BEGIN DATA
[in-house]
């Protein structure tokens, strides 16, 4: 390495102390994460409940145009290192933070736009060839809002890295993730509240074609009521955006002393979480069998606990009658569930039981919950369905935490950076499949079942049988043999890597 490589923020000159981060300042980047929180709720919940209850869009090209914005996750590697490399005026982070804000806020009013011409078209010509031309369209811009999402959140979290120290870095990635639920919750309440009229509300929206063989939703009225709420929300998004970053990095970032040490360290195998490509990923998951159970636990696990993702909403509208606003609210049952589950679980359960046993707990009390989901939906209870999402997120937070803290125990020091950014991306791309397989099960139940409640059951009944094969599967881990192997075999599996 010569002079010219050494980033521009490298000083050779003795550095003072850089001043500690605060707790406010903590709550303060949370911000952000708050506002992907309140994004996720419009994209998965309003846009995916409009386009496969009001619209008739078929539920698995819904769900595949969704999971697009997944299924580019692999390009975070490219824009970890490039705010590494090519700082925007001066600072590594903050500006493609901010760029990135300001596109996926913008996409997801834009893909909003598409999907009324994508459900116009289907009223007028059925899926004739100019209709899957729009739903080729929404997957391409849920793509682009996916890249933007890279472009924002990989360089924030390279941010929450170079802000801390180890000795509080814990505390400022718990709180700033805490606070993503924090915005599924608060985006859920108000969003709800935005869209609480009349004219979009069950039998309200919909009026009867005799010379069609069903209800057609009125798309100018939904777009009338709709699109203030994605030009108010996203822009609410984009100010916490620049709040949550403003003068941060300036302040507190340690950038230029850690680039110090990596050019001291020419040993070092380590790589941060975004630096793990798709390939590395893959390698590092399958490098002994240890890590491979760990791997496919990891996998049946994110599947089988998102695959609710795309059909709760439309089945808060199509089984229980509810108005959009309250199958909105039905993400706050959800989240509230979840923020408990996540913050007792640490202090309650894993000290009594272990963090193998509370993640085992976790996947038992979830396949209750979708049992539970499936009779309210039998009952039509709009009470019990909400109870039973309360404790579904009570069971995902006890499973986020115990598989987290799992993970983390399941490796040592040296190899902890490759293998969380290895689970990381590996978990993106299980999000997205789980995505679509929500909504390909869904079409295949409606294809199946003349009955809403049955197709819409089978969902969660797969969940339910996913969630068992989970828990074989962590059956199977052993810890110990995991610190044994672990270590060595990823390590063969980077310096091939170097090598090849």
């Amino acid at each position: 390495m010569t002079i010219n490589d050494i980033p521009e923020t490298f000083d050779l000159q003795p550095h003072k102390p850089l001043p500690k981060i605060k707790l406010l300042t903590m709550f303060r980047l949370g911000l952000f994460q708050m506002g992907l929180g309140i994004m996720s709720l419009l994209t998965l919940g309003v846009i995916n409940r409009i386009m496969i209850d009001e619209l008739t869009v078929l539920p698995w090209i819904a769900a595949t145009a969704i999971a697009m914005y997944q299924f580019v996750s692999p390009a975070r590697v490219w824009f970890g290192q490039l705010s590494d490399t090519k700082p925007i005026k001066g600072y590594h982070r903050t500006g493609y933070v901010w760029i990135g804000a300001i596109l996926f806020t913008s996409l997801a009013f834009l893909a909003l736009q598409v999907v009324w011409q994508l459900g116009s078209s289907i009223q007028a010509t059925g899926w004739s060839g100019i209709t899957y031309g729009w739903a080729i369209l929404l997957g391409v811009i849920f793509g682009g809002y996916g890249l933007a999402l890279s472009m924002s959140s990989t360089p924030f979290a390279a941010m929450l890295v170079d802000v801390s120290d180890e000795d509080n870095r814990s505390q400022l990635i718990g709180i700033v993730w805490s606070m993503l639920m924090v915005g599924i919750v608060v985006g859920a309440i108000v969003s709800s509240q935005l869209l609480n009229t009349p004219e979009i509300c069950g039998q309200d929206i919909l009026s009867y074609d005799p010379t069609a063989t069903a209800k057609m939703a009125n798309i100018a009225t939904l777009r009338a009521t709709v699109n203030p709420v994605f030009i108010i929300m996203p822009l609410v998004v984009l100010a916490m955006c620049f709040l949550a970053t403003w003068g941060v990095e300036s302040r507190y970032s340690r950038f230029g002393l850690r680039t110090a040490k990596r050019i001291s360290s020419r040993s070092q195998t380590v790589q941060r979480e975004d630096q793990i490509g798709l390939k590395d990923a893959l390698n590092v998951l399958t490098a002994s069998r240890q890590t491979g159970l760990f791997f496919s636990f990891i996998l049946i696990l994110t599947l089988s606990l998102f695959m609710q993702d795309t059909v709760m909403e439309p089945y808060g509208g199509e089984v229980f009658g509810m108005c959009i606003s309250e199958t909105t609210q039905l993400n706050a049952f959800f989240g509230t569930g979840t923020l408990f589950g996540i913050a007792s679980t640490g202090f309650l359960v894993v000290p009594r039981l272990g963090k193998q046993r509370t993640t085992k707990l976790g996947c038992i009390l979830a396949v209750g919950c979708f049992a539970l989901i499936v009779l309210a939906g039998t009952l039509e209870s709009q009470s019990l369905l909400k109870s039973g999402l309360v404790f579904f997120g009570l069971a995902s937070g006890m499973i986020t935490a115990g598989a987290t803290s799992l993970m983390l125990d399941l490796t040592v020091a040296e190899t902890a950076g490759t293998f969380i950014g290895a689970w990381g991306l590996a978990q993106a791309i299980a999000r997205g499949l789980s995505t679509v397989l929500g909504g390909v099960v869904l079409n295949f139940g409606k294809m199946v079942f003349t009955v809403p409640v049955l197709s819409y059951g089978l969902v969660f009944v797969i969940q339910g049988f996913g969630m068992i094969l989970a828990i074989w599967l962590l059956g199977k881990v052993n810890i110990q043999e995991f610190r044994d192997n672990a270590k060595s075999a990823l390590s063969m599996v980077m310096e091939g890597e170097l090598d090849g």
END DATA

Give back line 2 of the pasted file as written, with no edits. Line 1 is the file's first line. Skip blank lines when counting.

């Protein structure tokens, strides 16, 4: 390495102390994460409940145009290192933070736009060839809002890295993730509240074609009521955006002393979480069998606990009658569930039981919950369905935490950076499949079942049988043999890597 490589923020000159981060300042980047929180709720919940209850869009090209914005996750590697490399005026982070804000806020009013011409078209010509031309369209811009999402959140979290120290870095990635639920919750309440009229509300929206063989939703009225709420929300998004970053990095970032040490360290195998490509990923998951159970636990696990993702909403509208606003609210049952589950679980359960046993707990009390989901939906209870999402997120937070803290125990020091950014991306791309397989099960139940409640059951009944094969599967881990192997075999599996 010569002079010219050494980033521009490298000083050779003795550095003072850089001043500690605060707790406010903590709550303060949370911000952000708050506002992907309140994004996720419009994209998965309003846009995916409009386009496969009001619209008739078929539920698995819904769900595949969704999971697009997944299924580019692999390009975070490219824009970890490039705010590494090519700082925007001066600072590594903050500006493609901010760029990135300001596109996926913008996409997801834009893909909003598409999907009324994508459900116009289907009223007028059925899926004739100019209709899957729009739903080729929404997957391409849920793509682009996916890249933007890279472009924002990989360089924030390279941010929450170079802000801390180890000795509080814990505390400022718990709180700033805490606070993503924090915005599924608060985006859920108000969003709800935005869209609480009349004219979009069950039998309200919909009026009867005799010379069609069903209800057609009125798309100018939904777009009338709709699109203030994605030009108010996203822009609410984009100010916490620049709040949550403003003068941060300036302040507190340690950038230029850690680039110090990596050019001291020419040993070092380590790589941060975004630096793990798709390939590395893959390698590092399958490098002994240890890590491979760990791997496919990891996998049946994110599947089988998102695959609710795309059909709760439309089945808060199509089984229980509810108005959009309250199958909105039905993400706050959800989240509230979840923020408990996540913050007792640490202090309650894993000290009594272990963090193998509370993640085992976790996947038992979830396949209750979708049992539970499936009779309210039998009952039509709009009470019990909400109870039973309360404790579904009570069971995902006890499973986020115990598989987290799992993970983390399941490796040592040296190899902890490759293998969380290895689970990381590996978990993106299980999000997205789980995505679509929500909504390909869904079409295949409606294809199946003349009955809403049955197709819409089978969902969660797969969940339910996913969630068992989970828990074989962590059956199977052993810890110990995991610190044994672990270590060595990823390590063969980077310096091939170097090598090849």